PENDULINE TIT IMAGES (top two by Jeff Delve, then all others and two of adult CASPIAN GULL today taken by Woodford birder Sue Cowie)
Spent an extremely enjoyable day at the reserve on this last day of the year, finally securing PENDULINE TIT for the year (UK334). It was great to see so many of you out today and once again, I must commend Howard Vaughan for his commitment and the immense effort he has placed in the reserve throughout 2008 - it is first-rate - and I congratulate him on recording 184 bird species at the site in 2008, making Rainham RSPB by far the premier birding site in the so-called 'London Recording Area'.
So for today...........
I arrived just before 0900 hours to find much of the reserve a frozen wilderness. A sharp overnight frost was still apparent and small birds were slow to make an appearance
Wildfowl included 263 Eurasian Wigeon, 9 Common Teal, 11 NORTHERN PINTAIL, 98 Gadwall and 3 COMMON SHELDUCKS, whilst a scan through the roosting gulls standing on the ice of the Aveley Pools revealed the presence of a superb adult CASPIAN GULL (LGRE, Les Harrison), 46 Scandinavian Herring Gulls, 23 Great Black-backed Gulls and a scattering of other commoner species.
CASPIAN GULL DETAILED DESCRIPTION (FOR RECORDING PURPOSES)
The Caspian Gull was roosting on the front edge of the group, often alongside a metal-ringed Argentatus, and was showing exceptionally well. After initially identifying it at 0925 hours, it remained on view until at least midday, allowing Howard and his large group to connect and some 25 others. Some excellent photographs were obtained. The bird was a 'classic' individual, with a clean white head (apart from a dark smudge in front of the right eye and a light rusty stain on the 'right' neckside) contrasting with the small, 'dark' eye. On closer study, the eye (with a dark brown tint to it) was encircled by a rich red orbital ring. The head shape was distinctive, with an aggressive feel to it characterised by the long-sloping forehead (giving a somewhat snouty appearance). The thick bill was very pale yellow-green in colouration with an obvious thin black bill-band and an orange-red gonys spot on the lower mandible. Both the bill and the size of the bird were comparable with the numerous Argentatus surrounding it, and the mantle colour too was the same shade of pearly-grey. What set it apart from the flock was its long legs, particularly that visible above the tibia, making it appear much longer-legged than all of the Herring Gulls in the flock. The leg colour too was very different - a sort of pale sepia-green or grey-green - and not obvious pink as in the assorted Herrings or yellow as in Lesser Black-backed Gull. In certain lights, Les and I noted a distinct greyer tone to the upper tibia, grading paler on the lower section of the leg and paling further on the feet. Otherwise, its plumage resembled Herring Gull, although there was an obvious white 'mirror' on p10.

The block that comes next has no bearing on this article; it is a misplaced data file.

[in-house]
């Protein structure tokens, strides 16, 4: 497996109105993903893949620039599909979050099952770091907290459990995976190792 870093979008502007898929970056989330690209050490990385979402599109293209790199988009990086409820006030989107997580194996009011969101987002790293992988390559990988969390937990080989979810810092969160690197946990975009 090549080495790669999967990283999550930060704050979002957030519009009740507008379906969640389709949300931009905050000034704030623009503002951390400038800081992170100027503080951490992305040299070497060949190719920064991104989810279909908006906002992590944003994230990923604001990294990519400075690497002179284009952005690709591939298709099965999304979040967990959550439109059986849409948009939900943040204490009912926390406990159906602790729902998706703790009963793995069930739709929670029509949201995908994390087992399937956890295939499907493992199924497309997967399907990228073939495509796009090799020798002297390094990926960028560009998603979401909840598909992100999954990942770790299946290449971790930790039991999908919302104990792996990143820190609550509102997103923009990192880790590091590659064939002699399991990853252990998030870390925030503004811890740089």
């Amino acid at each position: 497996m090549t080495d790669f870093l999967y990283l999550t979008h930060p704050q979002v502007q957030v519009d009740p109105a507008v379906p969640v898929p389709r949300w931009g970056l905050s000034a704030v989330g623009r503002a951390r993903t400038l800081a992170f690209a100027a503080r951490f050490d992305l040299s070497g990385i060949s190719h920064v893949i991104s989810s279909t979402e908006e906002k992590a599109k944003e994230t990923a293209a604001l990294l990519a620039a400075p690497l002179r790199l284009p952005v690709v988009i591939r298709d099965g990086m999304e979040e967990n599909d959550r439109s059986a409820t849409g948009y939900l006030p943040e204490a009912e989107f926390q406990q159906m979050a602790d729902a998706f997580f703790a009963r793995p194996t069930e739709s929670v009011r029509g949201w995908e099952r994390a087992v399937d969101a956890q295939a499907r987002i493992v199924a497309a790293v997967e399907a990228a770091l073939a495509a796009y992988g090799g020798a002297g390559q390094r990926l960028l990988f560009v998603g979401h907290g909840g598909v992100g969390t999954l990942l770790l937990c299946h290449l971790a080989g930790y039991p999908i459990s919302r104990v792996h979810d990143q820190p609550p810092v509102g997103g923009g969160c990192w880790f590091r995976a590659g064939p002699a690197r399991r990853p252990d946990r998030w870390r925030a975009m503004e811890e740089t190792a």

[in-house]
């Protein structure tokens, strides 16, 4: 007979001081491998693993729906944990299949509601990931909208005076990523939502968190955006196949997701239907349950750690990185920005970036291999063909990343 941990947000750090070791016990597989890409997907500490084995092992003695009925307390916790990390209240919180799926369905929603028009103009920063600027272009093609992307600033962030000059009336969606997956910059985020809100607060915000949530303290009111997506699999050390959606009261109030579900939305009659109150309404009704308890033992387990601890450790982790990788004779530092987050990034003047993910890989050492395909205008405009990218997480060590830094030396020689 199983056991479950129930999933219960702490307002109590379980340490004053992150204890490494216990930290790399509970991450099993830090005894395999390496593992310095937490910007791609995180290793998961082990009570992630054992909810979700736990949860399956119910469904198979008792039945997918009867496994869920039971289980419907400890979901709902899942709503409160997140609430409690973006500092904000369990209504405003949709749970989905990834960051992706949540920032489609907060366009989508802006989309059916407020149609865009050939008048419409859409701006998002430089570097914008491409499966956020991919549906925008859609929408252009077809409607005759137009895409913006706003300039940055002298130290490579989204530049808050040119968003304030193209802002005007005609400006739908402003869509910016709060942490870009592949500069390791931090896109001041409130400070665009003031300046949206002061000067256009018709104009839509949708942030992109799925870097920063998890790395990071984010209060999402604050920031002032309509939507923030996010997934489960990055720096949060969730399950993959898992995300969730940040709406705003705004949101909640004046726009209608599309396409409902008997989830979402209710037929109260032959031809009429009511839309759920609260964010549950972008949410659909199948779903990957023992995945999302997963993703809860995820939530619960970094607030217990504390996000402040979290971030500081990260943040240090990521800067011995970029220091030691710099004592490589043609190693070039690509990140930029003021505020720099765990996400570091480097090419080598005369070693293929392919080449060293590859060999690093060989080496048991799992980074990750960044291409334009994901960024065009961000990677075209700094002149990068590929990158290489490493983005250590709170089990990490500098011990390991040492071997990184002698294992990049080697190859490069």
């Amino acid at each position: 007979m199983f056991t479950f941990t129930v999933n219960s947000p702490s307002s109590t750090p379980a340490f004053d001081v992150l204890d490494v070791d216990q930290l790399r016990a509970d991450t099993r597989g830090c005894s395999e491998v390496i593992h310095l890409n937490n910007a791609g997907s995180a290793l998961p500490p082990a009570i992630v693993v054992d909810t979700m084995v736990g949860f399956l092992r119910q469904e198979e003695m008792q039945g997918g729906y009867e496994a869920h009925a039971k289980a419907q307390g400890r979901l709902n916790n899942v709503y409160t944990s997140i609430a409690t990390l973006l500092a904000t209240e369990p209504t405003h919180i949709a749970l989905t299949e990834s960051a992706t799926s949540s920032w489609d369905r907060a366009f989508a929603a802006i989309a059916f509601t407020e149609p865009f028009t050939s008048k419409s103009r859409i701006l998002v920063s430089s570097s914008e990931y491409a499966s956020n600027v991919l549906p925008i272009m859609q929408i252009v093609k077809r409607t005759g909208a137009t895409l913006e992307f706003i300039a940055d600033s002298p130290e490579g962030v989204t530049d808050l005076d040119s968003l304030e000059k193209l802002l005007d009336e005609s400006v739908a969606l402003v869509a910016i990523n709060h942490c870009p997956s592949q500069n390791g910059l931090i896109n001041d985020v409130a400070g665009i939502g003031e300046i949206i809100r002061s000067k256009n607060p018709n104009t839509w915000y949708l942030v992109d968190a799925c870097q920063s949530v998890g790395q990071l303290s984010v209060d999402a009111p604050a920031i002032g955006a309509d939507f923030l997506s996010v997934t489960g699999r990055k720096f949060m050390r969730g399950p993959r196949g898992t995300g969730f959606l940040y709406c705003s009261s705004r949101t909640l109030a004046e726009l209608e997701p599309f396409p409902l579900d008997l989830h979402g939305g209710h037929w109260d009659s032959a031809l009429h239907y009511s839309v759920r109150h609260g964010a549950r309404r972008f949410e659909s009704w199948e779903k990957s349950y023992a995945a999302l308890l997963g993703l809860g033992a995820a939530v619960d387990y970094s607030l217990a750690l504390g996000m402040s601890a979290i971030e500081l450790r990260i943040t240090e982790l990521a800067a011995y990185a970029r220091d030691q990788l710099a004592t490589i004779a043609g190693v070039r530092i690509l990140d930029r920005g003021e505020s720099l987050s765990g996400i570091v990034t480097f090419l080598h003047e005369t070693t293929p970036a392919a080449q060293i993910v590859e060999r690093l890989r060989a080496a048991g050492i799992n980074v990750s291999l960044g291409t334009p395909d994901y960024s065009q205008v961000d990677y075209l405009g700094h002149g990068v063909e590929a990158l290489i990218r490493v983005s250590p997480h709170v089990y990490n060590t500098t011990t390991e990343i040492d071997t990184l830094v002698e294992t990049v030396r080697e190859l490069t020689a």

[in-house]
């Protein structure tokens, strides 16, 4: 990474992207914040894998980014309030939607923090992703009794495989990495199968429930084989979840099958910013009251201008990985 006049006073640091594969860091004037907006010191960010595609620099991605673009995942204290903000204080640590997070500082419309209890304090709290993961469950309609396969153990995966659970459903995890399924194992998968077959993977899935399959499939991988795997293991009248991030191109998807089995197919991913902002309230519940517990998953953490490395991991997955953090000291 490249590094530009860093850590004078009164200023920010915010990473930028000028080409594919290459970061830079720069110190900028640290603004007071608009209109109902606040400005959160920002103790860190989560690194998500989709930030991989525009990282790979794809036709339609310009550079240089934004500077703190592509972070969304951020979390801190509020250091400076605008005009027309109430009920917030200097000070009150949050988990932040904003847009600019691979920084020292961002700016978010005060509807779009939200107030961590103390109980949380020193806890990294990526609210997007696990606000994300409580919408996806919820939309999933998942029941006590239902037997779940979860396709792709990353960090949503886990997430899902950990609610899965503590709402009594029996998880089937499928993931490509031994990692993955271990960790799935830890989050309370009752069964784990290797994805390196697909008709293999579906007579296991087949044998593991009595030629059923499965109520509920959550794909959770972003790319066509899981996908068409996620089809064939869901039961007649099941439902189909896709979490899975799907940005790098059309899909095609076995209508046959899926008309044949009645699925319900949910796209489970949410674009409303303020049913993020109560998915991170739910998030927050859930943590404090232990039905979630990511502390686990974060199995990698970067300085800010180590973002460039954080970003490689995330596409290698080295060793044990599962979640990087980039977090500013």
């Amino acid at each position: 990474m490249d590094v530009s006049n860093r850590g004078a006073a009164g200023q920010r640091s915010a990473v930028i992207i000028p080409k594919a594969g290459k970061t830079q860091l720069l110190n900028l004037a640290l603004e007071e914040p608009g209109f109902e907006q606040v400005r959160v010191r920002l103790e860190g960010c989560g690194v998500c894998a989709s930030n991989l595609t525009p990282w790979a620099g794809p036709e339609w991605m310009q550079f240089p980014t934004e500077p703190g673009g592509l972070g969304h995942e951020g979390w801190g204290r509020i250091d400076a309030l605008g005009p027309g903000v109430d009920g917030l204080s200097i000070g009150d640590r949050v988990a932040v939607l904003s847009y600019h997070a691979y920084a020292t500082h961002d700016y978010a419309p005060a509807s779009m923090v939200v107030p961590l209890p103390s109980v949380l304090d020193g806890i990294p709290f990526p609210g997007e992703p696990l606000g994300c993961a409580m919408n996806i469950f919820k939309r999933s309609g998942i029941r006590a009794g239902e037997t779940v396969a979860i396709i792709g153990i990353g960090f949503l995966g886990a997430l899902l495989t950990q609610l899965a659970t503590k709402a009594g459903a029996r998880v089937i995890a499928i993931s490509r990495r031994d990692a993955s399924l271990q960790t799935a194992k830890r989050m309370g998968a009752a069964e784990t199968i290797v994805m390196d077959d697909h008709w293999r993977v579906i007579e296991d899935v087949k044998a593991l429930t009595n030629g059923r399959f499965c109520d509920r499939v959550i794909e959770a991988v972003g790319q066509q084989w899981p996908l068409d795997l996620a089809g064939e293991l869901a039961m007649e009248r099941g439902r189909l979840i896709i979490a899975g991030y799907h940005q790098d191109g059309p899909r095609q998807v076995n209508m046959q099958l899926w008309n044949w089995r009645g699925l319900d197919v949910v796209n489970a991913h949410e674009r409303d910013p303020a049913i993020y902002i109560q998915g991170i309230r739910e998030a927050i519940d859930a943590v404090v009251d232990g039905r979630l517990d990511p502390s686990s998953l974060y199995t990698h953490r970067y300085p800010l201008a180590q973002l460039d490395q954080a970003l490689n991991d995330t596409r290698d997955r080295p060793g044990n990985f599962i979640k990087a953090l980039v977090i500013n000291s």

Despite being present for so long, it was surprisingly active, often preening for long periods and swimming in the unfrozen section of the pool on several occasions.
From Aveley Lagoon, I pushed on to search for the Penduline Tits in the westernmost section of the main reedbed but they were not to be found. After 140 minutes, it was looking fairly bleak and several hardy souls decided to walk back to the centre to warm up! Compensation came in the form of two BEARDED TITS - showing well on occasions but only locatable when calling - up to 6 CETTI'S WARBLERS, a single COMMON CHIFFCHAFF, 3 COMMON STONECHATS (1 male), a Grey Wagtail and the odd Reed Bunting.
At 1125, Dave Smith and Mick Frosdick heard the PENDULINE TITS calling and watched them flight in with a Blue Tit from the north end of the reedbed. All three birds landed in the large crop of Reedmace just east of the first 'new' boardwalk Aveley Pool observation platform and endeavoured to feed on the bullrush heads. Within minutes I had been alerted and was shortly watching the birds. They showed absolutely fantastically, feeding at the tops of the bulrushes and vigorously eeking out seeds, with wispy pieces of the mace being pulled out and blowing away, often revealing their presence. Once on view, news was quickly disseminated around the reserve and within a very short time indeed, the tiny crowd swelled to at least 45. The birds were unaffected by the gathering and continued to show down to just 30 yards for the next two hours or so. In fact, they were still being seen when I departed the reserve at 1400 hours. It seemed like all and sundry were getting great images, even those with mobile phones.
In recent years, Aveley Reedbed has been THE site to see Penduline Tit in Britain and it looks as though 2009 will start with these two delightful birds in residence. Once again, thankyou RSPB, the Rainham staff and Howard especially for running and maintaining such a flagship reserve - truly magic